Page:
2022-01-26 12:12:20 PM  

realmolo: MBFGeek: New Rising Sun: sorceror: It'd probably do more damage to China's fighter program if they did try to learn from it. I briefly worked on just the logistics support system for the F-35; nothing classified, nothing inside the plane itself. All I can say about the code... well, bless those Lockheed Martin engineers, they tried.

It did not give me a warm fuzzy feeling about the onboard stuff. Maybe they put better engineers on it, but based on all the problems... maybe not.

Do things like that run on C? Some sort of proprietary extension thereof?

More likely embedded machine - or even binary.

Nah, it was mostly C++. And Ada.

The stuff they were trying to accomplish with software was simply to complex to do it in assembly or even C. At least, it's was too complex to do in any kind of realistic time-frame.

The problem, of course, is that C++ is the absolute KING of "shoot yourself in the foot" languages. I can't imagine how messed-up that code is.

But...that's software development. If you want "perfect" code, it's going to cost a lot of money and take a LONG time.


While leaving open the possibility that you may be right - I doubt it. The computer that runs the plane is a specially built machine using US sourced chips - it wouldn't be likely to have a C++ (or C) compiler - and building one would be a large job.
Ada would be more likely as it is a much simpler language.
 
2022-01-26 12:28:17 PM  
What I want to know is why exactly we're putting this plane on international deployment if they're apparently still so super secret that we can't afford to write them off and we have to do deep sea expeditions every time one might crash.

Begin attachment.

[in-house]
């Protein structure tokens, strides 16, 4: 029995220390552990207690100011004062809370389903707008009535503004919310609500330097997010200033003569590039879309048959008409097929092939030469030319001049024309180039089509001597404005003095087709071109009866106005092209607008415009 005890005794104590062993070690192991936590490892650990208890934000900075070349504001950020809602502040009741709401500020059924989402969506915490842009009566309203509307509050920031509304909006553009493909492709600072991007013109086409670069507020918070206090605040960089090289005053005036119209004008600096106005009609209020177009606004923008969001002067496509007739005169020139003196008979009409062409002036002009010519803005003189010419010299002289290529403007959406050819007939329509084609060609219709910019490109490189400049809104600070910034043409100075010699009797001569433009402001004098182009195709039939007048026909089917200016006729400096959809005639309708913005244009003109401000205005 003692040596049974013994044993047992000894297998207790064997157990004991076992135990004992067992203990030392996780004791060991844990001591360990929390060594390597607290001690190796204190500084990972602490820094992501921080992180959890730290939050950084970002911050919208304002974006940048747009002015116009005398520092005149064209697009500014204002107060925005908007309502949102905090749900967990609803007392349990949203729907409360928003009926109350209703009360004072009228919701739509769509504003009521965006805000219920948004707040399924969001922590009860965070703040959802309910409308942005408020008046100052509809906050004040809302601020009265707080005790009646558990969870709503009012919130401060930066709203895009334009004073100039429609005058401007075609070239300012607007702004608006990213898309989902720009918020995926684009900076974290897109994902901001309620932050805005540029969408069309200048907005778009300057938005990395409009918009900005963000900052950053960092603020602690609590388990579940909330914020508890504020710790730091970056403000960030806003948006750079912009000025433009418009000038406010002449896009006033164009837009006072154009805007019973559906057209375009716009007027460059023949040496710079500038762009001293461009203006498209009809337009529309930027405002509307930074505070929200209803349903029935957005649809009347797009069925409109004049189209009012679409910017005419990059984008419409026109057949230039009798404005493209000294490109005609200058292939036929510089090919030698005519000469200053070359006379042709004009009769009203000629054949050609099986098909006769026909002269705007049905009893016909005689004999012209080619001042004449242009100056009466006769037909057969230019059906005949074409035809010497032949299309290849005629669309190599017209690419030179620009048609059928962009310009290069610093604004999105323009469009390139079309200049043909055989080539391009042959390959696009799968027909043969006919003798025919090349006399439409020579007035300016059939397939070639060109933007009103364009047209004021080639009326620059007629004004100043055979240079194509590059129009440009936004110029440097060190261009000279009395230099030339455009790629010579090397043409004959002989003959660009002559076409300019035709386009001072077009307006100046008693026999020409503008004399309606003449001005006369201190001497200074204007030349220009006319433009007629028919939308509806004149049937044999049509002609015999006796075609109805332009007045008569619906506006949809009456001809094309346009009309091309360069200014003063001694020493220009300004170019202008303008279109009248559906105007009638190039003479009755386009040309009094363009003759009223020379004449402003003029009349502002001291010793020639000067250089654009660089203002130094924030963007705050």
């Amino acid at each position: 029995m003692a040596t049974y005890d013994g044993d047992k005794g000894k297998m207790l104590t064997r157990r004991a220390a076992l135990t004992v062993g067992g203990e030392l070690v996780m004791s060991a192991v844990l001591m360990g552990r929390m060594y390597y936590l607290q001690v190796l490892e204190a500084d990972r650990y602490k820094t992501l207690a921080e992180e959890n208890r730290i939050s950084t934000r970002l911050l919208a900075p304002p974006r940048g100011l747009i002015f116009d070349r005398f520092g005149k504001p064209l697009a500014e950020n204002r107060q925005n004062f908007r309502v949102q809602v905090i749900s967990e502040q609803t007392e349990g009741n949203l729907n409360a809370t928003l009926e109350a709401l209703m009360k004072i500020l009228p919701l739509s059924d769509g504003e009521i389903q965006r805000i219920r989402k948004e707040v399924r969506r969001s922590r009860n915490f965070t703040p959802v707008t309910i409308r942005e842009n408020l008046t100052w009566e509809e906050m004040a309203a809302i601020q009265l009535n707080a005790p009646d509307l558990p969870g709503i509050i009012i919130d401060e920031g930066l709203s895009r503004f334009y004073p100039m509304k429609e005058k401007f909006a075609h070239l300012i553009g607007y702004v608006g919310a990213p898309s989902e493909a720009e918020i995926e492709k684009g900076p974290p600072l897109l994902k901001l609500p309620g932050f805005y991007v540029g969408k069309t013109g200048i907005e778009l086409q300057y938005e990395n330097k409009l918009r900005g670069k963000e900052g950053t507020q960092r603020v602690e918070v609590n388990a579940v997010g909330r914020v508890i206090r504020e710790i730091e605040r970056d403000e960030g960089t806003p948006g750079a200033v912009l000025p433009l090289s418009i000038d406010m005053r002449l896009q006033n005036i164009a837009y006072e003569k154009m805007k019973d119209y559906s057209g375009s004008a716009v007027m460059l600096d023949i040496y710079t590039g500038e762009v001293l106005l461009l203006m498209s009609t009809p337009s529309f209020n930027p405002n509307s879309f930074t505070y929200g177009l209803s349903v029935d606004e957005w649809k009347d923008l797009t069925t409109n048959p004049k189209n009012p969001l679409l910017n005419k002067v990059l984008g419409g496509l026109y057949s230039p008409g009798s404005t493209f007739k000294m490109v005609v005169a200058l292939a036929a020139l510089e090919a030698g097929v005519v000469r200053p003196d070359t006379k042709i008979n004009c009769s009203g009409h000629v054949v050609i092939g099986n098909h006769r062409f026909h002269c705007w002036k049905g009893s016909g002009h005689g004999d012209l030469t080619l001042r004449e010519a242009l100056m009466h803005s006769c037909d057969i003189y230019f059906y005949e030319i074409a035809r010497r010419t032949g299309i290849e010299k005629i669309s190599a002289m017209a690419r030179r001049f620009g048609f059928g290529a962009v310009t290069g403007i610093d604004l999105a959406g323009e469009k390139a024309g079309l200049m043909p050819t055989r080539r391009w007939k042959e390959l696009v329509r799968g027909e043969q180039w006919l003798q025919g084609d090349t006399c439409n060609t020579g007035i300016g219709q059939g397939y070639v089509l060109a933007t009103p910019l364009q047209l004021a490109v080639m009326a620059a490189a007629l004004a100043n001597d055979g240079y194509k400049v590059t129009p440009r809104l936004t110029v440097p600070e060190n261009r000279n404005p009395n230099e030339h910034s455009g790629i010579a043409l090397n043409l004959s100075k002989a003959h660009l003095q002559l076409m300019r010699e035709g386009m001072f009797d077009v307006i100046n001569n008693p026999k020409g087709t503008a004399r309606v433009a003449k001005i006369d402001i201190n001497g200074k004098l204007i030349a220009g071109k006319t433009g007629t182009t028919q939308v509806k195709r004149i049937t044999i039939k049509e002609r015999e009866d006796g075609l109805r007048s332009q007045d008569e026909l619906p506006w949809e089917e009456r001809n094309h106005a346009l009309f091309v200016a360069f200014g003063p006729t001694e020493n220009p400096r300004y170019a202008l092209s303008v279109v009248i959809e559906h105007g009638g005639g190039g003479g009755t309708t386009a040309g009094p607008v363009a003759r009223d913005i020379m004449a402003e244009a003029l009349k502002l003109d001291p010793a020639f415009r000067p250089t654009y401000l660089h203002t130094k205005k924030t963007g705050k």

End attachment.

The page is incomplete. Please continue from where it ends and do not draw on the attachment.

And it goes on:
I get it if it's a ballistic missile submarine or a stealth bomber, but one fighter?
 
2022-01-26 12:28:33 PM  

SirGunslinger: Wouldn't a bunch of depth charges be more efficient?


csb/
I was on the Carl Vinson during Westpac 1990 when an F14 had to be ditched.  The pilot and RIO had ejected which necessitated the ship steam at flank speed to pick them up (I think they were about 40 miles away).  Anyway, we had UDT on board and those guys went down with explosives to finish off the plane.
/csb
 
2022-01-26 12:31:15 PM  

SirGunslinger: wxboy: SirGunslinger: Wouldn't a bunch of depth charges be more efficient?

PTP_Professor: Mark 48ADCAP might be best solution. Generally designed to detonate beneath a ship and break it, but could be used to destroy that jet.

These things are almost certainly not designed to work at the depth the plane is sitting, depending on where exactly in the SCS it is. Most submarines aren't designed to go down more than a couple thousand feet, so unless the carrier was operating on the continental shelf (unlikely IMO) that plane is way too deep to easily access that way.

At that depth, I would think a bunch of C4 + detonator in mineral oil encased in steel the pressure shift alone would shatter the aircraft and make the electronics useless. Hell, a Hydrogen Peroxide reaction at that depth would do it.


Maybe, but the thought also occurred to me just now that the plane itself might not be much use having been at the depth it is, seeing how it's rated to operate at a depth of 0 or less.

But China would be going after small components of the electronics and weapons systems; even circuit boards could be useful. They don't need a whole system in working order to reverse-engineer it, or even use it to learn about classified capabilities. Blowing up the plane at depth would just scatter the components around a bit, and they'd still be there to pick up from the sea floor. So the U.S. would prefer to recover as much as possible in order to deny anything at all to China.

There is always value in recovery of an adversary's tech, no matter how damaged. We've done it before too.

https://en.wikipedia.org/wiki/Project_Azorian
 
2022-01-26 12:37:12 PM  

RolandTGunner: NewportBarGuy: Where is Howard Hughes when you need him?

Ha! Came for this reference.
/satisfied.


Fun Fact:  The Glomar Explorer was mothballed in Suisun Bay very close to whereI grew up.  We used to see it when we travelled to Tahoe.